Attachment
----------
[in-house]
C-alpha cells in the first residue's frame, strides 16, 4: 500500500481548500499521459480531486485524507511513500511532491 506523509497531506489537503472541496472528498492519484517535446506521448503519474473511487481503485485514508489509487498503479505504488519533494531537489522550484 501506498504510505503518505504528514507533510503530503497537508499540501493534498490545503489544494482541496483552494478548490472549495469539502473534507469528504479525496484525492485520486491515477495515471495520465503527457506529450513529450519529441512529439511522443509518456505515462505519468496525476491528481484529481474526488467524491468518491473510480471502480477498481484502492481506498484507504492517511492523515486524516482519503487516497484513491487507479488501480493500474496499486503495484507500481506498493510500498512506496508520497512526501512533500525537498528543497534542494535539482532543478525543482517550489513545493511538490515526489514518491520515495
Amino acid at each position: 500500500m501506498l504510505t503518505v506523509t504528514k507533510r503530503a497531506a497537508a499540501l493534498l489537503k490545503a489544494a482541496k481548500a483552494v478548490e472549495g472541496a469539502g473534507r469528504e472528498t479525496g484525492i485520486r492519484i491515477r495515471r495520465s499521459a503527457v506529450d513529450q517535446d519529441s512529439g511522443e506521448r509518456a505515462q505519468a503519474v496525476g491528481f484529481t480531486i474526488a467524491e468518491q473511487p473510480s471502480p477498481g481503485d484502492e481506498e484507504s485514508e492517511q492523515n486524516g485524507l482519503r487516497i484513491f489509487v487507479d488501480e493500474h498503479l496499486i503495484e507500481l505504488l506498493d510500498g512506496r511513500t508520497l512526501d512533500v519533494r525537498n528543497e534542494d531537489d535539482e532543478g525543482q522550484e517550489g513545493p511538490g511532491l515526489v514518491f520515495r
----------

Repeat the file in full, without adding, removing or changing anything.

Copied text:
[in-house]
C-alpha cells in the first residue's frame, strides 16, 4: 500500500481548500499521459480531486485524507511513500511532491 506523509497531506489537503472541496472528498492519484517535446506521448503519474473511487481503485485514508489509487498503479505504488519533494531537489522550484 501506498504510505503518505504528514507533510503530503497537508499540501493534498490545503489544494482541496483552494478548490472549495469539502473534507469528504479525496484525492485520486491515477495515471495520465503527457506529450513529450519529441512529439511522443509518456505515462505519468496525476491528481484529481474526488467524491468518491473510480471502480477498481484502492481506498484507504492517511492523515486524516482519503487516497484513491487507479488501480493500474496499486503495484507500481506498493510500498512506496508520497512526501512533500525537498528543497534542494535539482532543478525543482517550489513545493511538490515526489514518491520515495
Amino acid at each position: 500500500m501506498l504510505t503518505v506523509t504528514k507533510r503530503a497531506a497537508a499540501l493534498l489537503k490545503a489544494a482541496k481548500a483552494v478548490e472549495g472541496a469539502g473534507r469528504e472528498t479525496g484525492i485520486r492519484i491515477r495515471r495520465s499521459a503527457v506529450d513529450q517535446d519529441s512529439g511522443e506521448r509518456a505515462q505519468a503519474v496525476g491528481f484529481t480531486i474526488a467524491e468518491q473511487p473510480s471502480p477498481g481503485d484502492e481506498e484507504s485514508e492517511q492523515n486524516g485524507l482519503r487516497i484513491f489509487v487507479d488501480e493500474h498503479l496499486i503495484e507500481l505504488l506498493d510500498g512506496r511513500t508520497l512526501d512533500v519533494r525537498n528543497e534542494d531537489d535539482e532543478g525543482q522550484e517550489g513545493p511538490g511532491l515526489v514518491f520515495r